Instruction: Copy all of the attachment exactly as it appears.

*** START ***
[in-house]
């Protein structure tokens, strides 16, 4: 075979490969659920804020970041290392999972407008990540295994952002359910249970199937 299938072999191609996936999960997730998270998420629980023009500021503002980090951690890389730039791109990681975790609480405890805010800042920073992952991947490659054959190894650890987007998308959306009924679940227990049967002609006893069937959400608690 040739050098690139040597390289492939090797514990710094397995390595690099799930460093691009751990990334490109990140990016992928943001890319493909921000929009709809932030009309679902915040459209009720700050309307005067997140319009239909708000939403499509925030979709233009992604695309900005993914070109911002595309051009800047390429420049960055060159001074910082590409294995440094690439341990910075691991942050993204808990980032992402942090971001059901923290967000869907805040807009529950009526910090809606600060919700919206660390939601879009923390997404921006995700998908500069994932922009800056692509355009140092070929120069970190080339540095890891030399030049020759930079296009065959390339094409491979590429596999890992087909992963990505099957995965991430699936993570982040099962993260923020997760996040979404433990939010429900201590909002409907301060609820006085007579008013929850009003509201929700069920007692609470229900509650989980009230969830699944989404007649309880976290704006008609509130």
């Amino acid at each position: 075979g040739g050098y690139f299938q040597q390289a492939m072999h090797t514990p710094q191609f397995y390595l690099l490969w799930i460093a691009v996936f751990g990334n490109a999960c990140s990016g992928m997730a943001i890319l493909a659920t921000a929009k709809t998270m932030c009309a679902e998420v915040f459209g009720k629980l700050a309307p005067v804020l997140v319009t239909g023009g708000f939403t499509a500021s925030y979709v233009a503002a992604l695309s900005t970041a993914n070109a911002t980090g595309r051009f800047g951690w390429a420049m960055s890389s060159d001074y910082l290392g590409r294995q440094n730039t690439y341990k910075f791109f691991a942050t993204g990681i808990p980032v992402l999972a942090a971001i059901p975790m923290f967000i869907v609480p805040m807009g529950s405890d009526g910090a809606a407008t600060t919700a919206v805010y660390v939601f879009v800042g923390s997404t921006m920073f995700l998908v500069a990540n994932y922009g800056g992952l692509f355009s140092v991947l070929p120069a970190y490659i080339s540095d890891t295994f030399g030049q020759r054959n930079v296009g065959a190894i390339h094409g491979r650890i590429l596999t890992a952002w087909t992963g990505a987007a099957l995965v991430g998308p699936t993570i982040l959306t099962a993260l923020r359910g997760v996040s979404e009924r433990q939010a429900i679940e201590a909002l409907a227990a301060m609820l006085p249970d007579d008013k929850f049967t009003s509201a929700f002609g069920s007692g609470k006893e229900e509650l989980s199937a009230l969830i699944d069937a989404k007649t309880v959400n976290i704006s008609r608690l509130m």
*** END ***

[in-house]
């Protein structure tokens, strides 16, 4: 075979490969659920804020970041290392999972407008990540295994952002359910249970199937 299938072999191609996936999960997730998270998420629980023009500021503002980090951690890389730039791109990681975790609480405890805010800042920073992952991947490659054959190894650890987007998308959306009924679940227990049967002609006893069937959400608690 040739050098690139040597390289492939090797514990710094397995390595690099799930460093691009751990990334490109990140990016992928943001890319493909921000929009709809932030009309679902915040459209009720700050309307005067997140319009239909708000939403499509925030979709233009992604695309900005993914070109911002595309051009800047390429420049960055060159001074910082590409294995440094690439341990910075691991942050993204808990980032992402942090971001059901923290967000869907805040807009529950009526910090809606600060919700919206660390939601879009923390997404921006995700998908500069994932922009800056692509355009140092070929120069970190080339540095890891030399030049020759930079296009065959390339094409491979590429596999890992087909992963990505099957995965991430699936993570982040099962993260923020997760996040979404433990939010429900201590909002409907301060609820006085007579008013929850009003509201929700069920007692609470229900509650989980009230969830699944989404007649309880976290704006008609509130």
């Amino acid at each position: 075979g040739g050098y690139f299938q040597q390289a492939m072999h090797t514990p710094q191609f397995y390595l690099l490969w799930i460093a691009v996936f751990g990334n490109a999960c990140s990016g992928m997730a943001i890319l493909a659920t921000a929009k709809t998270m932030c009309a679902e998420v915040f459209g009720k629980l700050a309307p005067v804020l997140v319009t239909g023009g708000f939403t499509a500021s925030y979709v233009a503002a992604l695309s900005t970041a993914n070109a911002t980090g595309r051009f800047g951690w390429a420049m960055s890389s060159d001074y910082l290392g590409r294995q440094n730039t690439y341990k910075f791109f691991a942050t993204g990681i808990p980032v992402l999972a942090a971001i059901p975790m923290f967000i869907v609480p805040m807009g529950s405890d009526g910090a809606a407008t600060t919700a919206v805010y660390v939601f879009v800042g923390s997404t921006m920073f995700l998908v500069a990540n994932y922009g800056g992952l692509f355009s140092v991947l070929p120069a970190y490659i080339s540095d890891t295994f030399g030049q020759r054959n930079v296009g065959a190894i390339h094409g491979r650890i590429l596999t890992a952002w087909t992963g990505a987007a099957l995965v991430g998308p699936t993570i982040l959306t099962a993260l923020r359910g997760v996040s979404e009924r433990q939010a429900i679940e201590a909002l409907a227990a301060m609820l006085p249970d007579d008013k929850f049967t009003s509201a929700f002609g069920s007692g609470k006893e229900e509650l989980s199937a009230l969830i699944d069937a989404k007649t309880v959400n976290i704006s008609r608690l509130m």